serial killers
© Paul Ward
Without doubt, we humans took an important step forward when we stopped attributing every unexplained phenomenon, whether in the world around us or in our own psyches, to the action of supernatural forces. But is it possible that we've carried this undeniably successful and productive approach too far? Perhaps in some cases, especially cases of extremely aberrant human behavior, there is a supernatural component, whether we're talking about miracles performed by saints or heinous crimes committed by the type of people we still characterize as "monsters."

In other words, can some varieties of evil be better understood in terms of spirit possession or obsession, rather than as a simple breakdown of neurochemistry in combination with subconscious drives?

I became more interested in this question after reading about the serial killer Charles Cullen, who, in his capacity as a nurse, murdered at least forty patients and probably many more. Throughout his life, Cullen made repeated suicide attempts, starting at the age of nine, when he drank chemicals from a chemistry set. After joining the Navy, he attempted suicide seven times before receiving a medical discharge. His first confirmed murders occurred a decade later, after which he attempted suicide on four occasions - three times in 1993 and again in 2000.

Now, it could be argued that these suicide attempts were not serious, since none of them succeeded. But at least some of them do appear to have been legitimate attempts at ending his own life. It's doubtful that, as a nine-year-old, he would have been sure that the chemicals he ingested would not prove fatal. And his last attempt, in 2000, was thwarted only because neighbors smelled the smoke coming from a charcoal grill he'd lit inside his apartment in the hope of poisoning himself with carbon monoxide.

At the very least, it appears that Charles Cullen was a deeply divided personality. On one hand, he murdered scores of people over a long period, with no apparent hesitation or remorse. On the other hand, he repeatedly tried to take his own life, as if he found his homicidal obsessions intolerable. Is this inner conflict rooted only in psychological or neurological dysfunction, or could it be indicative of an external personality trying to control and distort his behavior, and of his increasingly desperate attempts to escape?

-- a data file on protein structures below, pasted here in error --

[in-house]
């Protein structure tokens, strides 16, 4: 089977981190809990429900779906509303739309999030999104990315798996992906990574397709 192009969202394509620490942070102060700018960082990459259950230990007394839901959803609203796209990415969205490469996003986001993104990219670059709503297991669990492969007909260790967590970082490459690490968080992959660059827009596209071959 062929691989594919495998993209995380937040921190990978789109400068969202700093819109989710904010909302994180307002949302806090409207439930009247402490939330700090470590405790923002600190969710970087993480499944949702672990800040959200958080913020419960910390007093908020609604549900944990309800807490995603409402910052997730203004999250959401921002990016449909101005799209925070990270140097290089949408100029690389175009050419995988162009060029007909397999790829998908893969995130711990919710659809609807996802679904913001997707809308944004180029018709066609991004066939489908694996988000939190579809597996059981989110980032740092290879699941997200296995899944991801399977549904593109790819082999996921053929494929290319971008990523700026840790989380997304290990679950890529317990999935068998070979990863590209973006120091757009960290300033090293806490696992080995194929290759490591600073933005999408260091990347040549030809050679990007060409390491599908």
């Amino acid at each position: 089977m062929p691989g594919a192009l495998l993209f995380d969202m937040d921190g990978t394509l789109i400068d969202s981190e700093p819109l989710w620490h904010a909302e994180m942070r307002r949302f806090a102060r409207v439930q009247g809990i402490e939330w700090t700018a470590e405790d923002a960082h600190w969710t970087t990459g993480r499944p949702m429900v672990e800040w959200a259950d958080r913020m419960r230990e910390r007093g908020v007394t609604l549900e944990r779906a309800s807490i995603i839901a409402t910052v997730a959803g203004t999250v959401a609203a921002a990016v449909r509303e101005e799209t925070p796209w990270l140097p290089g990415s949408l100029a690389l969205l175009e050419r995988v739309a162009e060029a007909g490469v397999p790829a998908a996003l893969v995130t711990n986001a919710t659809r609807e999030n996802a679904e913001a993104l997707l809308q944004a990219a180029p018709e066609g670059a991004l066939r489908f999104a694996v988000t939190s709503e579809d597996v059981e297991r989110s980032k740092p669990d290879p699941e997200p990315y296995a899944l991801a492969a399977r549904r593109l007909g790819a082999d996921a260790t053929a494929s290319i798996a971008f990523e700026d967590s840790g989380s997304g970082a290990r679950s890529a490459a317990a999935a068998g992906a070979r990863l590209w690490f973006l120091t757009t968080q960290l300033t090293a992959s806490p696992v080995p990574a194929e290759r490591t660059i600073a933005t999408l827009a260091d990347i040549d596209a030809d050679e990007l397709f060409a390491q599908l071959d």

The latter argument is in line with the position taken by Dr. Terence J. Palmer in a 2008 paper titled "Are They Evil, Mad or Possessed?" Palmer argues that "previous investigations have neglected important data due to an epistemology that is fundamentally physical and rationalistic." He focuses specifically on Dr. Helen Morrison's 2004 book My Life Among the Serial Killers.

Morrison, a forensic psychiatrist, interviewed more than eighty serial killers. She wrote:
I have found that serial murderers do not relate to others on any level that you would expect one person to relate to another. They can play roles beautifully; create complex, earnest performances to which no Hollywood Oscar winner could hold a candle. They can imagine anything. They can appear to be complete and whole human beings, and in some cases are seen to be pillars of society. But they are missing a very essential core of human relatedness.

Comment: That's a good description of psychopathy.

It is this "dark, barren core" (Morrison's term), this absence of normal human feeling, that Palmer interprets in spiritualist, rather than positivist, terms. He takes a close look at Morrison's descriptions of the killers she interviewed and finds alternative explanations for their psychology.

One of them, Richard Macek, "wanted to be more than he was" (Morrison's words). Palmer observes that this observation implies a duality in Macek, "one personality that was human and one that wasn't." Morrison's sole attempt at hypnotizing Macek ended in disaster with Macek "suffering severe emotional and physical trauma." As a result, she never used hypnosis again, which meant she had no means of uncovering any hidden memories and buried motivations. This approach tended to limit her to physicalistic explanations.

Morrison interviewed the sister of serial killer John Wayne Gacy. The sister recalled that Gacy once passed out after drinking too much, and when he came to, "he was like someone who was drunk, but he wasn't drunk. Something in his voice was different. It was not his voice." Palmer takes this story as additional evidence of a deep-rooted duality consistent with possession or obsession by an external personality.

Another killer often "appeared frightened for no reason, and his eyes darted about the room" (Morrison's words). Still another was so overcome by fear that at times he would run into his closet to hide for no apparent reason. Palmer writes: